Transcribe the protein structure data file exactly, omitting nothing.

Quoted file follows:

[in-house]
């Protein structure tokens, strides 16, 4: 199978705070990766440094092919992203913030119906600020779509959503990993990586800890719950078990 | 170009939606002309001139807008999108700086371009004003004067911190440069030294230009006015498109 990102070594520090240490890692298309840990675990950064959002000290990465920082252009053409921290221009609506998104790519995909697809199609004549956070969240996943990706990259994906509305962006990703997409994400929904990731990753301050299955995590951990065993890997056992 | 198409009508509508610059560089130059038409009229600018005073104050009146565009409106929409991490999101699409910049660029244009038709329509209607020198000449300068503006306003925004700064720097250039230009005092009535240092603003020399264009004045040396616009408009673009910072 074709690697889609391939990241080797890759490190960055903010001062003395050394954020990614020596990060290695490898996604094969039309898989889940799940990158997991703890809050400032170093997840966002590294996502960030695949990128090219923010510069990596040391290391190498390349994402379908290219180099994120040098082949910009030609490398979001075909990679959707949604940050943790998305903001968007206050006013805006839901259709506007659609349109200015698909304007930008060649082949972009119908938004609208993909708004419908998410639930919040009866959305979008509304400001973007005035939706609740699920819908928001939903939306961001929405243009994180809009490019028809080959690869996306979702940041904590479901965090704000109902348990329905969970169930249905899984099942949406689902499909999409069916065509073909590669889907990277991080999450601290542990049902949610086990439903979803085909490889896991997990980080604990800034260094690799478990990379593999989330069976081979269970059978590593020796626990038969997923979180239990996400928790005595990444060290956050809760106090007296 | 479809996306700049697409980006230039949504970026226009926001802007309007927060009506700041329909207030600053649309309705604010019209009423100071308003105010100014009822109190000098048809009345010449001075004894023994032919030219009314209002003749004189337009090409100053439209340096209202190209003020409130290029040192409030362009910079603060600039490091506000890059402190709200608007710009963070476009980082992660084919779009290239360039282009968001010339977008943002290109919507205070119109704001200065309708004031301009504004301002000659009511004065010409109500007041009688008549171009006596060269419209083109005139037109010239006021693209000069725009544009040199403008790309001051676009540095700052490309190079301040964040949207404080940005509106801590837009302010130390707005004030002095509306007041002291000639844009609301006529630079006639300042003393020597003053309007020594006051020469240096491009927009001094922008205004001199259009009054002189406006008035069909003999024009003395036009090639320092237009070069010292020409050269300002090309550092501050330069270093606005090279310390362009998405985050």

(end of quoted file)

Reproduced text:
[in-house]
């Protein structure tokens, strides 16, 4: 199978705070990766440094092919992203913030119906600020779509959503990993990586800890719950078990 | 170009939606002309001139807008999108700086371009004003004067911190440069030294230009006015498109 990102070594520090240490890692298309840990675990950064959002000290990465920082252009053409921290221009609506998104790519995909697809199609004549956070969240996943990706990259994906509305962006990703997409994400929904990731990753301050299955995590951990065993890997056992 | 198409009508509508610059560089130059038409009229600018005073104050009146565009409106929409991490999101699409910049660029244009038709329509209607020198000449300068503006306003925004700064720097250039230009005092009535240092603003020399264009004045040396616009408009673009910072 074709690697889609391939990241080797890759490190960055903010001062003395050394954020990614020596990060290695490898996604094969039309898989889940799940990158997991703890809050400032170093997840966002590294996502960030695949990128090219923010510069990596040391290391190498390349994402379908290219180099994120040098082949910009030609490398979001075909990679959707949604940050943790998305903001968007206050006013805006839901259709506007659609349109200015698909304007930008060649082949972009119908938004609208993909708004419908998410639930919040009866959305979008509304400001973007005035939706609740699920819908928001939903939306961001929405243009994180809009490019028809080959690869996306979702940041904590479901965090704000109902348990329905969970169930249905899984099942949406689902499909999409069916065509073909590669889907990277991080999450601290542990049902949610086990439903979803085909490889896991997990980080604990800034260094690799478990990379593999989330069976081979269970059978590593020796626990038969997923979180239990996400928790005595990444060290956050809760106090007296 | 479809996306700049697409980006230039949504970026226009926001802007309007927060009506700041329909207030600053649309309705604010019209009423100071308003105010100014009822109190000098048809009345010449001075004894023994032919030219009314209002003749004189337009090409100053439209340096209202190209003020409130290029040192409030362009910079603060600039490091506000890059402190709200608007710009963070476009980082992660084919779009290239360039282009968001010339977008943002290109919507205070119109704001200065309708004031301009504004301002000659009511004065010409109500007041009688008549171009006596060269419209083109005139037109010239006021693209000069725009544009040199403008790309001051676009540095700052490309190079301040964040949207404080940005509106801590837009302010130390707005004030002095509306007041002291000639844009609301006529630079006639300042003393020597003053309007020594006051020469240096491009927009001094922008205004001199259009009054002189406006008035069909003999024009003395036009090639320092237009070069010292020409050269300002090309550092501050330069270093606005090279310390362009998405985050």